Skip Navigation

News

View from the Pit Lane: Japan

Are Red Bull on the rise? Verstappen was Hamilton's closest challenger in Japan. 

By C4F1 technical analyst, 
Karun Chandhok 


I always love going to Japan. It has a long history of Formula 1 and the love of the sport is really ingrained in its incredibly passionate fans. 

You forget just how far Suzuka is from Tokyo but it’s amazing how at every step - whether it’s Tokyo airport or Nagoya train station – the fans are waiting to get autographs and photos with the travelling F1 community. 

Steve and DC decided to film a bit of C4F1’s Sunday show out in the fan zone. As soon as you throw David into the mix with the fans in Japan, they just collapse and go into a complete frenzy for him! 

How the race was won 

I’m running out of adjectives really to describe Lewis Hamilton’s performances on a Saturday when he took his career-first pole position around Suzuka.

He was absolutely stellar once again. The car is obviously very, very good and when they turn the engines up to their high power mode for qualifying, they’re untouchable.

Hamilton was half a second ahead of Sebastian Vettel in qualifying and more than a second clear of the best Red Bull of Daniel Ricciardo, so his pole wasn’t a small margin. 

It was really impressive to see the 2017 cars tackle the big, high-speed change of direction at Suzuka, the blend of corners, they looked really, really impressive and no surprise Hamilton’s pole was an all-time lap record. 

On paper it looked easy and straightforward for Hamilton on Sunday but when the pressure was on during the last few laps Max Verstappen was right there.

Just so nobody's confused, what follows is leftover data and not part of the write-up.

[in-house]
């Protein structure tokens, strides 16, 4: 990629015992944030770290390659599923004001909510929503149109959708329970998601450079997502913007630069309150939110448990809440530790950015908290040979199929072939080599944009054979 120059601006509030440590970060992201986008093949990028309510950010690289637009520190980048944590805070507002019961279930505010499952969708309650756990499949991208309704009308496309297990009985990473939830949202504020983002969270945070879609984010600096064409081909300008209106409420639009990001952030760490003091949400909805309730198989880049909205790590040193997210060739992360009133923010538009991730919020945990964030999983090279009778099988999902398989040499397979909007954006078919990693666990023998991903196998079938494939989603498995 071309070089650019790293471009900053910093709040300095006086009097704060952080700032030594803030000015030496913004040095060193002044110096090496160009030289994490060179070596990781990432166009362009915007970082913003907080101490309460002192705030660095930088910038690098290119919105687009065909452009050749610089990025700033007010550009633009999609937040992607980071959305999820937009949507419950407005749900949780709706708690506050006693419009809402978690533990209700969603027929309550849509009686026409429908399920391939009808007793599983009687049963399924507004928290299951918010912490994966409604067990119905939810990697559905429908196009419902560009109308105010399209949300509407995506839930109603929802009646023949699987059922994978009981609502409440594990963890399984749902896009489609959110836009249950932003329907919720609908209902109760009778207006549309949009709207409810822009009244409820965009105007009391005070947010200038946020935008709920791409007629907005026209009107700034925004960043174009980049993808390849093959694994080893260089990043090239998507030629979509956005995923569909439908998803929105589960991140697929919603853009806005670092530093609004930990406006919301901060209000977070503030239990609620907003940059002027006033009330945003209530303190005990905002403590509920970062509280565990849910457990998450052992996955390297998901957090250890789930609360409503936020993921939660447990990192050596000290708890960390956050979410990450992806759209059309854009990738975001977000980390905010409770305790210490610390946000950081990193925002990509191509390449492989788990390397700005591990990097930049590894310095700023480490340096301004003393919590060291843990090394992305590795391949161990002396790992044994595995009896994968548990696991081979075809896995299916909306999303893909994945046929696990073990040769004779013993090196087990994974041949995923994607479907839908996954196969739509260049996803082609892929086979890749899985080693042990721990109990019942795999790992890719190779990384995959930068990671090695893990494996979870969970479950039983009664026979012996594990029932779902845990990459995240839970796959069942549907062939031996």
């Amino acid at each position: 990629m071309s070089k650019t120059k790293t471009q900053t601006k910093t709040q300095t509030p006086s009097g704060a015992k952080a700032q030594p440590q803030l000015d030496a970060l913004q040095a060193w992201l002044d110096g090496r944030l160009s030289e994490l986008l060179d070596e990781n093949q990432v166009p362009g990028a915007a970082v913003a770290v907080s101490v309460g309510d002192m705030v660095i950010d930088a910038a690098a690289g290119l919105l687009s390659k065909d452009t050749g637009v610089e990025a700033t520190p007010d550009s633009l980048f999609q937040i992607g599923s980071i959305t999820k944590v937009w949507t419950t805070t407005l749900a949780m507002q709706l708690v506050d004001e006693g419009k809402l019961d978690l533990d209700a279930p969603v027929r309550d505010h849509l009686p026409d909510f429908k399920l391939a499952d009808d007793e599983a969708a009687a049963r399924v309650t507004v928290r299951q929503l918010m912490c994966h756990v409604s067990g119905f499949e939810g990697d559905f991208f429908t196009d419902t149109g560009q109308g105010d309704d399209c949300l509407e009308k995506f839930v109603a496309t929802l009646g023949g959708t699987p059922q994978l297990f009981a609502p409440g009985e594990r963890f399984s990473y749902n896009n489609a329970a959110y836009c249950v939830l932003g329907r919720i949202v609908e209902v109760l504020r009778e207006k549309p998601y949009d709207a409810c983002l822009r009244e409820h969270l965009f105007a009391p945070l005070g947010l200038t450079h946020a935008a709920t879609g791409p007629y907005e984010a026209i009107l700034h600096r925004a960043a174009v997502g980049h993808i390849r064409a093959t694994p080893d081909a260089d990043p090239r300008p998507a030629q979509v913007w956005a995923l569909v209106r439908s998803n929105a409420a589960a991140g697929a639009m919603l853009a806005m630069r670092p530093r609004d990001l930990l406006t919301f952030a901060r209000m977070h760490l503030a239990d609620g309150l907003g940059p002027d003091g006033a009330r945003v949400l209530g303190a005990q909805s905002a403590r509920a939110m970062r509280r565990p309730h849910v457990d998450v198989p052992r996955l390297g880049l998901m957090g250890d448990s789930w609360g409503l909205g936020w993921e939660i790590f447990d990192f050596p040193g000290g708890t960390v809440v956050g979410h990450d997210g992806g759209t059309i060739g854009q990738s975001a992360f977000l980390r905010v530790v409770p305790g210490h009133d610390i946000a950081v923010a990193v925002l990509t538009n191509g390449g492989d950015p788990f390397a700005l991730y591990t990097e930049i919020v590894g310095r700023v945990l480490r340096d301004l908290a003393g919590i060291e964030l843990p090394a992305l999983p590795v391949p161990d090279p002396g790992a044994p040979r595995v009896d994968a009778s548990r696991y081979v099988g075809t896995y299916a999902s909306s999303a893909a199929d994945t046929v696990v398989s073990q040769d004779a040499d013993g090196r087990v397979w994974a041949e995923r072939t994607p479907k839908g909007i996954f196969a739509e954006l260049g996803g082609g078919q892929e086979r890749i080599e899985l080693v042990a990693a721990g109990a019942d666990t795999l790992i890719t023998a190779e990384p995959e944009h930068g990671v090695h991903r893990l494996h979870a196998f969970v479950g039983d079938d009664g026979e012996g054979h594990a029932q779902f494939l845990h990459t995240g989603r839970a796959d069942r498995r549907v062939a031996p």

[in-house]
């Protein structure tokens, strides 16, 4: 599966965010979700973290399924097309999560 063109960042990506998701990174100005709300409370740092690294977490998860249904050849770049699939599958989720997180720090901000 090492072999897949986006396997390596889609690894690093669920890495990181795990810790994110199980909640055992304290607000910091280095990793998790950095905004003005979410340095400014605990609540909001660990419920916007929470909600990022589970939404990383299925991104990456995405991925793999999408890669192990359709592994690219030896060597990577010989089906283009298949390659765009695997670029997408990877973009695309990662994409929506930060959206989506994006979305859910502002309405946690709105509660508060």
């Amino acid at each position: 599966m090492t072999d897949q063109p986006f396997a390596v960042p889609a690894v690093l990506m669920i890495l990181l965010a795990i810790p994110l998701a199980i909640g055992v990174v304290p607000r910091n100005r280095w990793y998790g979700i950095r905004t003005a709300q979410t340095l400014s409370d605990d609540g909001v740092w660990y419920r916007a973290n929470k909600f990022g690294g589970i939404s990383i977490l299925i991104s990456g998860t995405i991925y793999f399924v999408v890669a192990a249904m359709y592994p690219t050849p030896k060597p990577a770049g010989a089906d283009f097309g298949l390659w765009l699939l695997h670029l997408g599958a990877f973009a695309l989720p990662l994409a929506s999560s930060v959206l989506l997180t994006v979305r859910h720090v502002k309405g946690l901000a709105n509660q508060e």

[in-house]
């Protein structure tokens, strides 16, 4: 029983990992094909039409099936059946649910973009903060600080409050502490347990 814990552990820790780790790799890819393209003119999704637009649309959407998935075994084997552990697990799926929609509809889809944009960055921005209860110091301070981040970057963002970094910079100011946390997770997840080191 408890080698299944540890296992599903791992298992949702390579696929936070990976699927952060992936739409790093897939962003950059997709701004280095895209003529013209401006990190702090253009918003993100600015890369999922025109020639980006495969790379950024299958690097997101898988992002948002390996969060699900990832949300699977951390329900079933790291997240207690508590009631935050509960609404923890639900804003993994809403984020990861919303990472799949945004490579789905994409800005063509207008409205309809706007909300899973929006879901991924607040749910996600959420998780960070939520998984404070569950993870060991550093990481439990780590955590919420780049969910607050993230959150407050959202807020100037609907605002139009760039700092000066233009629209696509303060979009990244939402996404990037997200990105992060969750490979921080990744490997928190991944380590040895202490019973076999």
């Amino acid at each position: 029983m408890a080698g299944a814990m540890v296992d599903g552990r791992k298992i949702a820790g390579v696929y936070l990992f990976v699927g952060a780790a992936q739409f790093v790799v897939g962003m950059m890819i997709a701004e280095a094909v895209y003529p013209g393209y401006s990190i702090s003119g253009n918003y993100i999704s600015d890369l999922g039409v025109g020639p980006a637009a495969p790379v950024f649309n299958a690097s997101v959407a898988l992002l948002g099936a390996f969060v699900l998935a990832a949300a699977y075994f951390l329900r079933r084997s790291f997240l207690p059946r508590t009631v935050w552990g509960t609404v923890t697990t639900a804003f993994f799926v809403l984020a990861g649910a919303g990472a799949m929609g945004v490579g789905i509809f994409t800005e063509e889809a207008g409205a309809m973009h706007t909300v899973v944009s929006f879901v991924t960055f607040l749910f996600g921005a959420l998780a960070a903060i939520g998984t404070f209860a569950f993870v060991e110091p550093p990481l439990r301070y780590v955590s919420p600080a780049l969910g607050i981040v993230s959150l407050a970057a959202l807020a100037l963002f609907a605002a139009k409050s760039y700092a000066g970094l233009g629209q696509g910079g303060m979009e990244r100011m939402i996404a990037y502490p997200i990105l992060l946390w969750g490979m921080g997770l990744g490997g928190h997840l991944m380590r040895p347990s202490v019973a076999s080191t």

The Mercedes, for whatever reason, seems to struggle more in dirty air and traffic and we saw Fernando Alonso get a reprimand for holding Hamilton up towards the end of the race at Suzuka. 

Even when Hamilton got behind teammate Valtteri Bottas in the dirty air early on, he struggled and Mercedes had to get Bottas out of the way.

Verstappen had a chance to get close but he admitted afterwards that he never really got close to overtake Hamilton and challenge for the win.  

Ferrari’s title tilt falls apart

I was really amazed to have a sense of déjà vu when I went to the grid on Sunday and saw, yet again, panic around a Ferrari on a front row. This time it was Vettel’s car and you could clearly make out there was a problem.

I was told by one of the cameramen, who was standing at the back, that Vettel’s car sounded really rough on the way to the grid.

This time Vettel’s race was ended by a faulty spark plug. The spark plug supplier’s headquarters are in Nagoya so I don’t know if Vettel popped in to have a word! 

It’s just massively disappointing for Ferrari and Vettel who between them have thrown away good points. 

After Spa the Championship looked liked it was going to go all the way down to Abu Dhabi but between Monza and the three Asia races after that, Ferrari’s entire world championship campaign has just fallen apart.